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French Agency for Food, Environmental and Occupational Health & Safety

Sargassum seaweed: limit the exposure of residents and workers to hydrogen sulphide

Published on 09/11/2018

Since August 2014, the French Caribbean and French Guiana have been experiencing successive waves of Sargassum seaweed washing up on their coastlines. Despite the efforts made to clean it up, the seaweed decomposes in situ. This leads to the production of hydrogen sulphide (H2S), which can sometimes be detected at high concentrations. Doctors' reports concerning the health effects suffered by people exposed to H2S, and complaints from the general public relating to the problem of odours, have increased sharply. Following a request from the Ministries of Health, the Environment and Labour, in March 2016 ANSES published an initial expert appraisal on the emissions from decomposing Sargassum seaweed. In 2017, this expert appraisal was supplemented by a revision of the toxicological profile of H2S and a summary of the ecology, accumulation, chemistry and decomposition of Sargassum seaweed.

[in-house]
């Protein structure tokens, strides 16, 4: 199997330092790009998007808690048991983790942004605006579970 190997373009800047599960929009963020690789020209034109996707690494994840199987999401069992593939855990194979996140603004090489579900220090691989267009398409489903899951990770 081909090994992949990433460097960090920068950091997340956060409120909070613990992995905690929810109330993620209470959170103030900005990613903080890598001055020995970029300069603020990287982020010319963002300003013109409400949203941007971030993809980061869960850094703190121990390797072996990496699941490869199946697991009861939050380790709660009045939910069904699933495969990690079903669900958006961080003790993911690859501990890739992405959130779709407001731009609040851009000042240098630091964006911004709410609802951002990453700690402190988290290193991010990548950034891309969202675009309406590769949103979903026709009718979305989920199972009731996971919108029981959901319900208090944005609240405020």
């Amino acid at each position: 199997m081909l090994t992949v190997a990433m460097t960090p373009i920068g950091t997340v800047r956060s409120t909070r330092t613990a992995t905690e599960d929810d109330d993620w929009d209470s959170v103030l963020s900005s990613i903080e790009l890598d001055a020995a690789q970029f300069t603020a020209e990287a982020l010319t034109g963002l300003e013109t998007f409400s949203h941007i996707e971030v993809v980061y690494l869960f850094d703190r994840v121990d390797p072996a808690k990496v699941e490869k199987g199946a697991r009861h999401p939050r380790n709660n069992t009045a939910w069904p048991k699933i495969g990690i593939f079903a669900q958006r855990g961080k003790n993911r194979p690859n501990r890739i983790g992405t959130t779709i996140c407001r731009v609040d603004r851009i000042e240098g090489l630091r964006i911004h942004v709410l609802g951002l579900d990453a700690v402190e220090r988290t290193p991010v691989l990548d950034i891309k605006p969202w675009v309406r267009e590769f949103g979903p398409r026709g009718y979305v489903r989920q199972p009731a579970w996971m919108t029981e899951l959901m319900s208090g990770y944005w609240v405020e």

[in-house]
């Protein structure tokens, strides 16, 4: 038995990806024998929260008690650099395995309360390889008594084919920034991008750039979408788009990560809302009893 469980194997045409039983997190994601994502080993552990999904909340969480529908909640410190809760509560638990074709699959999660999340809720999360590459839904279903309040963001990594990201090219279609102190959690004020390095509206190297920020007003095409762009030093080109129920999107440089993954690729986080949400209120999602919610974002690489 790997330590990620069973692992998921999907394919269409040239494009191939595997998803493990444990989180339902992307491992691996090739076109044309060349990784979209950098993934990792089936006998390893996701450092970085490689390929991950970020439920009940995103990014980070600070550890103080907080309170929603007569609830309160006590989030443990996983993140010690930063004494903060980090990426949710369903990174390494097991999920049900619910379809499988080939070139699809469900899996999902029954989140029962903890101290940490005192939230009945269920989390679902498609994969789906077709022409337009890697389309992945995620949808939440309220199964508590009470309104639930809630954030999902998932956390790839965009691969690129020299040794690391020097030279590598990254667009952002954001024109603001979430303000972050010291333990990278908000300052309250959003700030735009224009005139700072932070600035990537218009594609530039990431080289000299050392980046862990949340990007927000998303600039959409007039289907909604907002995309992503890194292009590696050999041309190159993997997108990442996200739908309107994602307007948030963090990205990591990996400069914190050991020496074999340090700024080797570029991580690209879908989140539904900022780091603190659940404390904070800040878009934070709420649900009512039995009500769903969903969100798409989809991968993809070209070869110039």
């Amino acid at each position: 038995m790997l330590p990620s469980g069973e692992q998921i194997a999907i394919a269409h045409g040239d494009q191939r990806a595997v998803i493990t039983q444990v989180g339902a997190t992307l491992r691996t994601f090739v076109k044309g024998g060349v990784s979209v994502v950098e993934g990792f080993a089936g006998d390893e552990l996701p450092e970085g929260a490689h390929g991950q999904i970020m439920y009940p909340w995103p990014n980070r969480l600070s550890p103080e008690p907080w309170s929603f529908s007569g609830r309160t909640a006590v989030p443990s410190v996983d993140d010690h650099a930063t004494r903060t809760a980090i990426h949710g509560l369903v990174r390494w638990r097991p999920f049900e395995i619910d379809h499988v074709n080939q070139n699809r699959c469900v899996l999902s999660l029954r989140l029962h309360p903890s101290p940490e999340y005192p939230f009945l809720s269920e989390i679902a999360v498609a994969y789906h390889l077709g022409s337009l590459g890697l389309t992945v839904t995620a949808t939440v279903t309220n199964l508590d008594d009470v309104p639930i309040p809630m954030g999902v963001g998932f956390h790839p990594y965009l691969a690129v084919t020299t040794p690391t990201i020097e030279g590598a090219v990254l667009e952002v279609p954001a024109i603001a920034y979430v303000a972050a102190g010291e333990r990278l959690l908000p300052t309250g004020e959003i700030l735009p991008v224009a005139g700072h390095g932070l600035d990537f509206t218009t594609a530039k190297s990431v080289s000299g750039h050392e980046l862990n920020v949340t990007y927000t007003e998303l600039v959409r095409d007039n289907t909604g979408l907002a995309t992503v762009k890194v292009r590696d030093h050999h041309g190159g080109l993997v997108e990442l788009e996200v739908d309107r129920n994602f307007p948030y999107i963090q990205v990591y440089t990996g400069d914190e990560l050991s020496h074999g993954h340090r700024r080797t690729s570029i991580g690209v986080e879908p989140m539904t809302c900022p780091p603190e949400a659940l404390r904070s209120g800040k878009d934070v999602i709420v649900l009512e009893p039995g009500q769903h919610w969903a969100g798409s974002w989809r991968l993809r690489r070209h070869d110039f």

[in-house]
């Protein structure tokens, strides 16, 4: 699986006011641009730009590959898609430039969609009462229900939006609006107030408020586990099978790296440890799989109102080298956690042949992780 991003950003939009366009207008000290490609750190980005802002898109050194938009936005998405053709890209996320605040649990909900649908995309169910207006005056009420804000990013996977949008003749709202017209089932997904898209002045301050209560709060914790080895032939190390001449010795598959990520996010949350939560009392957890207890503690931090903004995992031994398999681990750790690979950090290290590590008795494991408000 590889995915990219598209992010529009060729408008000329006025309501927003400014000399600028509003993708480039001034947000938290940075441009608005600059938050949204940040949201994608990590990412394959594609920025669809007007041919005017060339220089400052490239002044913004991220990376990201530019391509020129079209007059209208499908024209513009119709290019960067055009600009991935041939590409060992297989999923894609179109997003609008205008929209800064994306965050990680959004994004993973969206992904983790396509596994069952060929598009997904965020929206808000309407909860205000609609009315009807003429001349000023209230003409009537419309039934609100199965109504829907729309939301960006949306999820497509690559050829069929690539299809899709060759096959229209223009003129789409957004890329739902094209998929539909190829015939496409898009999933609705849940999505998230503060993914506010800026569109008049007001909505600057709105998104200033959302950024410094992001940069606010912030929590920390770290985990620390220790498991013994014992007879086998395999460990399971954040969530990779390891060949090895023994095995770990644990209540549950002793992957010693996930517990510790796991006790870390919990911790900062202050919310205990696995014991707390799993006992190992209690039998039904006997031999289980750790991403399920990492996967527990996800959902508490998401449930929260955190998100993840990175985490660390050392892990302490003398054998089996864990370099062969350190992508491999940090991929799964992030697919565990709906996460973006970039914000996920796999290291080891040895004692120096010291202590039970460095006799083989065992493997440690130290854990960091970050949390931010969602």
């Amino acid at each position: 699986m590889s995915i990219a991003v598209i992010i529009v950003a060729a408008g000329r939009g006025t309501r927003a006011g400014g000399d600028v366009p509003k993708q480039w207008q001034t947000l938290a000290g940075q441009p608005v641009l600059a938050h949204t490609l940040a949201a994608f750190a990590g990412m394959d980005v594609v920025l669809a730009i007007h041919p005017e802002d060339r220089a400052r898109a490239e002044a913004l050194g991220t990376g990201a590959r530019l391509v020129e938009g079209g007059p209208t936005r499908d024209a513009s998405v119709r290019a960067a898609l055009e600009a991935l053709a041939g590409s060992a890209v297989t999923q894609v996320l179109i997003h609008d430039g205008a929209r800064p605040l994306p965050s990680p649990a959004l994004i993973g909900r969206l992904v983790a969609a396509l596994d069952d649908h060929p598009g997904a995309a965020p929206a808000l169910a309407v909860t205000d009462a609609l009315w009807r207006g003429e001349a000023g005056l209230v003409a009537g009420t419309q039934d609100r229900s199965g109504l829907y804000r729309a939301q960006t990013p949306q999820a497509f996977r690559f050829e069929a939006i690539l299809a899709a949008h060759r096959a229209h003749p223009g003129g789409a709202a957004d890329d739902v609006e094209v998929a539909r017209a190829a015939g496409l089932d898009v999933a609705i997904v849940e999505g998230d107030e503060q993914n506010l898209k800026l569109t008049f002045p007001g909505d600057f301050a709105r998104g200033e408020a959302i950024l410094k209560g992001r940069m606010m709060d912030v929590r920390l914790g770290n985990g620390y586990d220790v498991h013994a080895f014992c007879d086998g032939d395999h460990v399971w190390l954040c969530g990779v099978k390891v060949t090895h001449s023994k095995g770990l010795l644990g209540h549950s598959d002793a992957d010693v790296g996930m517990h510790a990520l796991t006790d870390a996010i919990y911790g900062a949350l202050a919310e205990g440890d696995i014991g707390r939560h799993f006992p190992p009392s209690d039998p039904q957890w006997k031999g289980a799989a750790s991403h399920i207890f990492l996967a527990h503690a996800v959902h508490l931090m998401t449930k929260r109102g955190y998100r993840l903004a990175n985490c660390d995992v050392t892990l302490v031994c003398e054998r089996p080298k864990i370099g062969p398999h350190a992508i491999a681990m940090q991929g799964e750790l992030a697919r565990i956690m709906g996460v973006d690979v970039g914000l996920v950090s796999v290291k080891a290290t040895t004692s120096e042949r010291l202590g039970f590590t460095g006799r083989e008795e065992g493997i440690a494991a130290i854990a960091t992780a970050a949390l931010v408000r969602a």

Keywords : Sargassum seaweed

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